A major focus for the lab is the development of implantable devices that are more effective, and with lower exclusion criteria, than those currently available for cardiovascular diseases. Our approach is to design and fabricate devices that are highly conformable to the anatomy of a patient by one or both of these methods: i) Patient-specific design, which uses CT imaging and 3D printing to design devices with geometries that match that of the target anatomy; and, ii) Elastomeric materials, which enable devices to be highly conformable to the irregular structure of the patient's anatomy. Since our approach uses unconventional manufacturing and deployment methods, the lab also develops novel methods to prevent device thrombosis, and aid in the alignment of these asymmetric devices during transcatheter delivery. Many of the ongoing projects utilize principles from the enabling technologies listed below.
Soft robots use the non-linear properties of elastomers to perform sophisticated tasks that would otherwise be impossible or very complex and expensive to do with traditional hard robotic components. The use of these “smart” materials allows the fabrication of robotic systems with fewer auxiliary sensors and feedback loops. One class of soft robotic actuators are elastomeric structures powered by pressurized fluids. These soft fluid-actuators are of particular interest for biomedical applications because they are lightweight, distribute forces easily, inexpensive, easily fabricated, and can provide non-linear motion with simple inputs. We believe soft robotics will have a significant impact in surgical tools, implantable devices, and rehabilitation therapy.
Microfluidics is a technology that enables precise spatial and temporal control over small volumes of fluids, and displays unique behaviors not seen in macro-scale systems. Self-contained microfluidic devices (i.e., lab-on-a-chip technology) allow for sophisticated processing of biological fluids for diagnostic and therapeutic applications. Our lab aims to develop novel microfluidic devices with embedded fluidic controls that enable true lab-on-a-chip devices by eliminating the need for off-chip control systems. These devices will utilize a novel design concept, referred to as integrated microfluidic circuits (IMC), which are networks of elastomeric valves that provide self-control of the timing of fluidic switching within the device, reminiscent of integrated circuits for electronic devices. The IMC technology will be useful for many applications of microfluidics, including combinatorial chemistry, point-of-care diagnostics, organs-on-chip cell culture, and other biomedical applications. In addition, this technology is applicable to other fields using fluidic actuation, such as soft robotics, medical/surgical tools, and energy harvesting systems.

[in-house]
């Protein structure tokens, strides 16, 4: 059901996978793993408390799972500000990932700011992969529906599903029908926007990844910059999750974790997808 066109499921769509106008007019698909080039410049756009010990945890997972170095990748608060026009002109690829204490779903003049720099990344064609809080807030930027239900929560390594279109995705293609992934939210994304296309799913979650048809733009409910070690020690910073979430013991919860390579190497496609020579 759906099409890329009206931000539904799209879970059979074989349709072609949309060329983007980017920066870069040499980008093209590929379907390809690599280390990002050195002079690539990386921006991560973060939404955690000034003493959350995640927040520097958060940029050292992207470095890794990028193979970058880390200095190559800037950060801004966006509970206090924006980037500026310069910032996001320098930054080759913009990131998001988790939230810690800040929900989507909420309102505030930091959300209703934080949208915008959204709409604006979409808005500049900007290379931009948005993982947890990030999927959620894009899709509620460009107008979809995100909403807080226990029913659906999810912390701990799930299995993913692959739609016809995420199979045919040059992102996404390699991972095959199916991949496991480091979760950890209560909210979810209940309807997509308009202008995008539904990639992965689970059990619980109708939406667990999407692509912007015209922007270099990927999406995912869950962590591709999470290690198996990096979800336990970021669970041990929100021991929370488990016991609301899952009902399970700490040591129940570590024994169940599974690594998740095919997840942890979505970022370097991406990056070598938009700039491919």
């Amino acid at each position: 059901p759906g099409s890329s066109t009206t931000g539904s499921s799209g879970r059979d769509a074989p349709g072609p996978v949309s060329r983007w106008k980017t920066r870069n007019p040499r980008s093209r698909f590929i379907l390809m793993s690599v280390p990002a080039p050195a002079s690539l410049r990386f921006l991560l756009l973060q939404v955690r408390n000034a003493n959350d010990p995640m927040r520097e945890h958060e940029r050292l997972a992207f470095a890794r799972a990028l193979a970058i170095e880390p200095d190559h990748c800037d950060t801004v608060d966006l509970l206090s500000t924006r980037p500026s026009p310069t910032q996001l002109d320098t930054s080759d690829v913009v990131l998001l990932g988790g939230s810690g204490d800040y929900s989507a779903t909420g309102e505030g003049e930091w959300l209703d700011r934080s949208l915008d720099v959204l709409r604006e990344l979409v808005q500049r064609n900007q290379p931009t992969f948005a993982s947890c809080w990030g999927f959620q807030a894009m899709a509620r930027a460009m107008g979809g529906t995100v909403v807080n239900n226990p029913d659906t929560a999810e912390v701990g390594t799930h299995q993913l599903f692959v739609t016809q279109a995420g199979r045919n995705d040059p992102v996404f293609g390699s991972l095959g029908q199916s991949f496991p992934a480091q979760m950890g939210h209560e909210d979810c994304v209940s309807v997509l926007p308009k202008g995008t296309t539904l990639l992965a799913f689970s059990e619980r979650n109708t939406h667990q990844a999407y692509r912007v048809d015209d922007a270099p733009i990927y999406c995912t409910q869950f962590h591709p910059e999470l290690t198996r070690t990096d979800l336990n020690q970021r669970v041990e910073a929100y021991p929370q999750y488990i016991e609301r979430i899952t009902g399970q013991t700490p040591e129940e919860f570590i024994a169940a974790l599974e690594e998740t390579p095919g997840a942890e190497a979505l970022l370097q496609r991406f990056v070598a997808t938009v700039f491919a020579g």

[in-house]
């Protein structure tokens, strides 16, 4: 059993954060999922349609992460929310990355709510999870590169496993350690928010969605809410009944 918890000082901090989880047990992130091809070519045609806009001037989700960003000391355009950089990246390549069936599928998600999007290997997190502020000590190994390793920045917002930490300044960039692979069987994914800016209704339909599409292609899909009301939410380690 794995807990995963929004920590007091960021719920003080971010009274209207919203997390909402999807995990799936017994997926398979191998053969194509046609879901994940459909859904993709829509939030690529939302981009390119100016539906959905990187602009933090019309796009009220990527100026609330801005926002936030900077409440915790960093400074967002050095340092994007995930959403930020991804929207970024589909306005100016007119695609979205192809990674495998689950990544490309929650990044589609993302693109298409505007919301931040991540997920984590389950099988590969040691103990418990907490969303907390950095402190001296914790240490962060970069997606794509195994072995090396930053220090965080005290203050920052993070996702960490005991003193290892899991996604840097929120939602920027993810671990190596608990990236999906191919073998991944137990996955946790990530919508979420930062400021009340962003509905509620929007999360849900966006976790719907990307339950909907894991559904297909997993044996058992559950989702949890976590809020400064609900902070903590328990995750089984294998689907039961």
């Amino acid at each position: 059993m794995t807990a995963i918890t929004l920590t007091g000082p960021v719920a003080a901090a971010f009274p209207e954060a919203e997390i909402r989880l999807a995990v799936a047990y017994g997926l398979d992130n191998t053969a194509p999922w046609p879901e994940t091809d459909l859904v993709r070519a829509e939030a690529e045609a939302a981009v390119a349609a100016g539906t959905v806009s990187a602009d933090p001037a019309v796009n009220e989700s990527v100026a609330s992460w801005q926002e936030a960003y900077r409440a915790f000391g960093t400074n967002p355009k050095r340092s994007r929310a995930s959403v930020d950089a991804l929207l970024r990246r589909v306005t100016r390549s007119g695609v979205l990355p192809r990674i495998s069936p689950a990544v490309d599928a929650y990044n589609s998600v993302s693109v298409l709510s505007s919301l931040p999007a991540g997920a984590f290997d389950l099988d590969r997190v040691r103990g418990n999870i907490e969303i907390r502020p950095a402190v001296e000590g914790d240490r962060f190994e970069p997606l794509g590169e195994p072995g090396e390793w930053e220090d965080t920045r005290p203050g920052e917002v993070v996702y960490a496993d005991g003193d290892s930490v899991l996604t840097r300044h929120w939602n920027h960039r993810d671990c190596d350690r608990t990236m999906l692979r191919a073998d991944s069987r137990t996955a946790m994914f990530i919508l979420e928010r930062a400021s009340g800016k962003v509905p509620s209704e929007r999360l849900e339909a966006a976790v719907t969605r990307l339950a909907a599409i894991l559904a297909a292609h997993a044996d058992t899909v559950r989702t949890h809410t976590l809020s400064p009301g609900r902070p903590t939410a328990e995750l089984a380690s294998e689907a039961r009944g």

3D Cell Culture
Our lab aims to develop novel 3D culture systems that recapitulate cues from the microenvironment of tissues, in a form factor that allows for easy analysis and control of the system parameters. Our lab will use both microfluidic technologies and a novel multi-layer stacking system to achieve these goals. The multi-layered stacking system is a paper-based technology, which utilizes the inherent properties of paper—wicking of liquids and stacking of sheets. The wicking property allows hydrogel solutions containing cells to be positioned within the thickness (~40-200 µm) of a sheet of paper. The stackability of paper allows layer-by-layer construction of thick constructs at the resolution of the thickness of each layer. The cells within these constructs are able to communicate, migrate, and remodel the ECM in a manner that captures the 3D environment of tissues in the body. Furthermore, the construct can be separated back into its individual layers, allowing for easy isolation and analysis of living subpopulations of cells; typical procedures for analysis of thick tissues require complicated procedures that include killing the cells for analysis. This system is particularly useful for creating nutrient-specific (i.e., oxygen and glucose) gradients, to mimic pathological conditions such as ischemia in tumors and cardiac tissue. Additionally, this system allows easy isolation of cells within particular regions of the stack; a capability that enables the use of cells in these systems for cell therapies and diagnostics (e.g., cancer stem cells, directing stem cell differentiation, and screening for pharmaceutical drugs).